Ibovespa Bova11 In The Truckers' Strike (2018) | Stock Market Case Study

In May 2018, Brazil was shaken by a nationwide Truckers' Strike that paralyzed the country's transportation sector, causing significant disruptions to economic activities. This case study focuses on analyzing the impact of the strike on the Brazilian stock market, particularly the Ibovespa ETF stocks, and provides insights into protecting investments and seizing opportunities during market turmoil.


In May 2018, truck drivers across Brazil began an indefinite strike to protest rising fuel prices. This disrupted the transportation of goods and supplies throughout the country.

Initial Stock Market Reaction

In the first few days of the strike, Brazil's stock market saw volatility and declines. The Ibovespa stock index, which tracks the most traded stocks on the B3 exchange, fell over 4% on May 24th alone as the strike raised concerns about supply chain disruptions.

Broader Economic Impact

As the strike dragged on for over a week, its negative impacts rippled through the wider Brazilian economy. Food supply chains were disrupted, ports and airports faced blockades, and some manufacturers had to suspend operations due to lack of inputs. GDP estimates for 2018 were revised down.

Government Intervention

Facing mounting economic pressure, the Brazilian government struck a deal with truckers on May 27th to bring an end to the strike. This included subsidizing diesel prices for 60 days.

Relief Rally

The resolution of the strike provided some relief to markets. The Ibovespa rebounded over 2% on May 28th as supply chain gridlocks began clearing.

Lingering Effects

However, the strike had already taken a toll. Many companies faced lower Q2 revenues and profits due to the disruptions. This weighed on their stock prices in the following months, even as the Ibovespa recovered most of its losses by late 2018.

Lessons Learned

The truckers' strike highlighted Brazil's economic vulnerabilities, particularly its dependence on road transportation. It also exposed the market's sensitivity to such systemic shocks at the time.

The stock market looked like this in this period:

Signs that the Truckers' Strike would affect the market

As the strike gained momentum, news reports highlighted the potential economic impact due to disruptions in the transportation of goods and raw materials.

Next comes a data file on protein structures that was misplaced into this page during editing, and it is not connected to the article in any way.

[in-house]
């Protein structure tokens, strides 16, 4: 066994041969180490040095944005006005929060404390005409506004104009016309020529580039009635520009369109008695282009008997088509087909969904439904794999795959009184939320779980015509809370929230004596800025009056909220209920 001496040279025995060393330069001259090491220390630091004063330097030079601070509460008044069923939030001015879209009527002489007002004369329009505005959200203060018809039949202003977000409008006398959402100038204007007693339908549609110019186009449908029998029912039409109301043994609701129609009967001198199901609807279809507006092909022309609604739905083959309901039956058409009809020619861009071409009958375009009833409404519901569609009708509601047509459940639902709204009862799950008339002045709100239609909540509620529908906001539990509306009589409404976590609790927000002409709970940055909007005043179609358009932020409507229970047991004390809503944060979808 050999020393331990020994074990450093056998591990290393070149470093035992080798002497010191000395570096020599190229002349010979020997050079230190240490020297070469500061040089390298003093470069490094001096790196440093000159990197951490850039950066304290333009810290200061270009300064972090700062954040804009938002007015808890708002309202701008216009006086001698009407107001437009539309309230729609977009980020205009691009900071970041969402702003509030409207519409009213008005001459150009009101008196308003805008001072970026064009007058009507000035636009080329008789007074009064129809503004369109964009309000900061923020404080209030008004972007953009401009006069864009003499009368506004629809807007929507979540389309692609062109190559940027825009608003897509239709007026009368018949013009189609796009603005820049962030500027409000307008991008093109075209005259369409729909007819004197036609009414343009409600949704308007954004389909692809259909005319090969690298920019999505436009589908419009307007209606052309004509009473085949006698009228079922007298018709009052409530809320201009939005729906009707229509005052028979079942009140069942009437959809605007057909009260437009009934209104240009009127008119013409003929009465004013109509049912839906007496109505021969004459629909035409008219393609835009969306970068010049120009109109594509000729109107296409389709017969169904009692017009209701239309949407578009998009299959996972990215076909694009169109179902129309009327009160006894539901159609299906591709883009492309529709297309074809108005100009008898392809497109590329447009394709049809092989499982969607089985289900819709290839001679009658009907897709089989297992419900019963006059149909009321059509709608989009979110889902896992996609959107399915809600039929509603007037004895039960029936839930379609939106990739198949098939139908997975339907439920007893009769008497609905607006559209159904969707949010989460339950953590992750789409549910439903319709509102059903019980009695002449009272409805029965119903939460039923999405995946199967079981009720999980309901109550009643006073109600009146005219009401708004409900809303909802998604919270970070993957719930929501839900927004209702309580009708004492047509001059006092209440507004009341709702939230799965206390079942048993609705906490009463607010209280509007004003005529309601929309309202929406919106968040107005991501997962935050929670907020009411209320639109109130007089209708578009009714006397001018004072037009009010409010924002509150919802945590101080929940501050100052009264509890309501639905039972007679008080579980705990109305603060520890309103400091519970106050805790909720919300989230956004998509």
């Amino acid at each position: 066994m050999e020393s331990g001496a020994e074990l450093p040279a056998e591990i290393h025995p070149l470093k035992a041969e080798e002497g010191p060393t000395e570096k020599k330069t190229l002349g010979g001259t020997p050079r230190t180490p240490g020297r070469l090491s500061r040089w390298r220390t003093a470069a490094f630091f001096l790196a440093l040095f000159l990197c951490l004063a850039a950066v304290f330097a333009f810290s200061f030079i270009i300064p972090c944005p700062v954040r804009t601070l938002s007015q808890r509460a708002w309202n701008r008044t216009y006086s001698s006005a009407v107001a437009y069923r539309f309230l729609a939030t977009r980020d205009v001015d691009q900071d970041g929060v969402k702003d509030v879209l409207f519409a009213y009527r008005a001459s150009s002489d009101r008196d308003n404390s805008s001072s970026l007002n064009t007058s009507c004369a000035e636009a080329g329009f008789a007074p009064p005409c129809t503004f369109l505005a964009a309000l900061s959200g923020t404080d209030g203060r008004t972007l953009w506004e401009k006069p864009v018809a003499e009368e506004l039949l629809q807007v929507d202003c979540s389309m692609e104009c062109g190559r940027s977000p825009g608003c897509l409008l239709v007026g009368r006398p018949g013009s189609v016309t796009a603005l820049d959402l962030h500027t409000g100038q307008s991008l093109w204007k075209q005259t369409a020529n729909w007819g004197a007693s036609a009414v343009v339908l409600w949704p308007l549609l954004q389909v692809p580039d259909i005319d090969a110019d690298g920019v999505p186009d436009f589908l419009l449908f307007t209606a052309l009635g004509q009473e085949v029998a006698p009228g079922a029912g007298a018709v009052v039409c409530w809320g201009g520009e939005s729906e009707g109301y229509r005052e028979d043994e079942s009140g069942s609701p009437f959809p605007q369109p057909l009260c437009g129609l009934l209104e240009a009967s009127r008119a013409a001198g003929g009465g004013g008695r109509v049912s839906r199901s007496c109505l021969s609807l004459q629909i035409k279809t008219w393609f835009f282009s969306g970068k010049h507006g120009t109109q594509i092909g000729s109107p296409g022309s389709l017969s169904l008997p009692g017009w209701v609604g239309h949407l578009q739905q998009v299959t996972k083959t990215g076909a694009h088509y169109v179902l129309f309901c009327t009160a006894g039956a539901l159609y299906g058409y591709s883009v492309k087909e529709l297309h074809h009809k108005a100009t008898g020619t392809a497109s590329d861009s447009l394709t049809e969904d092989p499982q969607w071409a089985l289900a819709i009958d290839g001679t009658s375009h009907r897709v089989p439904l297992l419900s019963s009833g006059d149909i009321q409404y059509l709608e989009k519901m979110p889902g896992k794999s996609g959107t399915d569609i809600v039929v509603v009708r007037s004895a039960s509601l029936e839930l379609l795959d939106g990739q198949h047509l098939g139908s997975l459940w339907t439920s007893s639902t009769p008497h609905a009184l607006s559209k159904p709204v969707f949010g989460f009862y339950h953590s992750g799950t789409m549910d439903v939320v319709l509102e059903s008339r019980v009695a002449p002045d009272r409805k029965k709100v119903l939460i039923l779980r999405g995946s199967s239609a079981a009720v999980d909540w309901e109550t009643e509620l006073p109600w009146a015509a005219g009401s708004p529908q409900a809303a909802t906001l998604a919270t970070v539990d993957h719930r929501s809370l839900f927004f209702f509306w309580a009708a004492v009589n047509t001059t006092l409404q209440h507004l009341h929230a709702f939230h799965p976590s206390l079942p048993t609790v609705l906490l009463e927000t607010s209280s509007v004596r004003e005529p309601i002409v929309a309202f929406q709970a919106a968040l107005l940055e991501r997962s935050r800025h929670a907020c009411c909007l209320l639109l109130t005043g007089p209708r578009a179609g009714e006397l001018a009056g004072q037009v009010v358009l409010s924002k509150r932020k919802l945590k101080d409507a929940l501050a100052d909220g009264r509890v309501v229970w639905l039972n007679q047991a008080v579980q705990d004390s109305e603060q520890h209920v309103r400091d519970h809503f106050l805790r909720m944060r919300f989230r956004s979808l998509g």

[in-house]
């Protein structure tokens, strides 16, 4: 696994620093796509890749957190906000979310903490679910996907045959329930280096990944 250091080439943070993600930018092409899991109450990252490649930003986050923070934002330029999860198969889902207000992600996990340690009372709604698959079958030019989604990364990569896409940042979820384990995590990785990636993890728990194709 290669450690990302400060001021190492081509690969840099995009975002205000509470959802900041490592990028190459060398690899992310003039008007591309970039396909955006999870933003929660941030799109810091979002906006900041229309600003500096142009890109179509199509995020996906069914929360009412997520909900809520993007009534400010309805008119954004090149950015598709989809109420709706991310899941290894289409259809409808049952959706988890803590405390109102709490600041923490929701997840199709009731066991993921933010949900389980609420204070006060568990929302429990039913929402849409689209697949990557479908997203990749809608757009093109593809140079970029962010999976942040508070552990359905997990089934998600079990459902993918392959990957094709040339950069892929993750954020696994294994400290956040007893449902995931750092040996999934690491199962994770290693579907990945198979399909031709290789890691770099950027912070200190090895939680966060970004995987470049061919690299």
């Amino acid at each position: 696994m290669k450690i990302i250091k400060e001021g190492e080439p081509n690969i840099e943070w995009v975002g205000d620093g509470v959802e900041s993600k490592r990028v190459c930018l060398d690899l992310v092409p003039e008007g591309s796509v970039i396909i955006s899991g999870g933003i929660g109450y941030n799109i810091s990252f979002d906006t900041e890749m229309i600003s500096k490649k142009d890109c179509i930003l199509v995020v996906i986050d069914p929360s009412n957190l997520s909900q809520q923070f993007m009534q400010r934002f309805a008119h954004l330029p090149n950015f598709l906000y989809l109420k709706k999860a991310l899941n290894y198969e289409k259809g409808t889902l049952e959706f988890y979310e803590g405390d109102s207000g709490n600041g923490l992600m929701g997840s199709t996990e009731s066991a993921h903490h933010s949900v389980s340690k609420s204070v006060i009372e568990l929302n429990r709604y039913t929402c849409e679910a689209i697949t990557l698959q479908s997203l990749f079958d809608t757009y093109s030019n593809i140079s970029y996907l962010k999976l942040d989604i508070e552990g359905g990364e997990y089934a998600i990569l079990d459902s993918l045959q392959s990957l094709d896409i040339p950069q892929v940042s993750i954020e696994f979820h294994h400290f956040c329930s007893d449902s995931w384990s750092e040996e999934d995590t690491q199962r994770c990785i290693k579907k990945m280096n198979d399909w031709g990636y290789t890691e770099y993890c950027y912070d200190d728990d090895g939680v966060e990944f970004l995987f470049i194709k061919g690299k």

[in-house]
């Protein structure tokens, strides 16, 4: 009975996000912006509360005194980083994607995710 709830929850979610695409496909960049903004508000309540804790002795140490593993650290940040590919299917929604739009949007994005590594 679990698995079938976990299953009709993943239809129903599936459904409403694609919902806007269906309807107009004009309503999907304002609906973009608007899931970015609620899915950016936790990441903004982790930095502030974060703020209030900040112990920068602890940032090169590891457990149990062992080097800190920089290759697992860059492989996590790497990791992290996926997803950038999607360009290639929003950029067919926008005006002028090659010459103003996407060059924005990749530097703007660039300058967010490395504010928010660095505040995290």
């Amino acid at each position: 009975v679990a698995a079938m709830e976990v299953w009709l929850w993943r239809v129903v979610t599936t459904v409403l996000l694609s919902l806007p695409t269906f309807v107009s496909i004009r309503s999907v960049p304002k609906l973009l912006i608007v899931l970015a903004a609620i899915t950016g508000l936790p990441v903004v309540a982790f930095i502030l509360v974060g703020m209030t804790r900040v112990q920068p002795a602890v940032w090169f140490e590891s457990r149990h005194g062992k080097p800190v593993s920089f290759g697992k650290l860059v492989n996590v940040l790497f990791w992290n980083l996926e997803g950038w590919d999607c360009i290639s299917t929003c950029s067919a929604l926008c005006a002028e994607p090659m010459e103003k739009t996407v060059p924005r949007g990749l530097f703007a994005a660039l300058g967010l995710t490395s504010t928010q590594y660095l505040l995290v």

Companies started issuing warnings about potential production cuts and reduced revenues due to the strike.

Analyst reports and commentaries began highlighting the risks posed by the strike to various sectors, such as manufacturing, retail, and agriculture.

Best time to sell stocks before the market crash

The ideal time to sell Ibovespa ETF stocks would have been in the days leading up to the strike, as the risk became more apparent. However, timing the market perfectly is challenging. A prudent approach would have been to gradually reduce exposure to stocks in sectors heavily reliant on transportation, such as manufacturing and consumer goods, as news of the impending strike emerged.

Rationale: By selling stocks before the strike's full impact, investors could have avoided significant losses as the market reacted negatively to the disruptions caused by the strike. Companies heavily dependent on transportation and logistics were likely to experience the most severe impacts on their operations and profitability.

Best time to buy stocks before the market's full recovery

The best time to buy Ibovespa ETF stocks would have been shortly after the strike ended, around the first week of June 2018, when the market began to stabilize and recover.

Rationale: Once the strike ended and supply chains began to normalize, the market's initial overreaction to the strike's impact would have presented an opportunity to buy stocks at discounted prices. Companies that were temporarily affected by the strike but had strong fundamentals and growth prospects would have been attractive targets for long-term investors.

It's important to note that these recommendations are based on hindsight and may not be applicable to future events.

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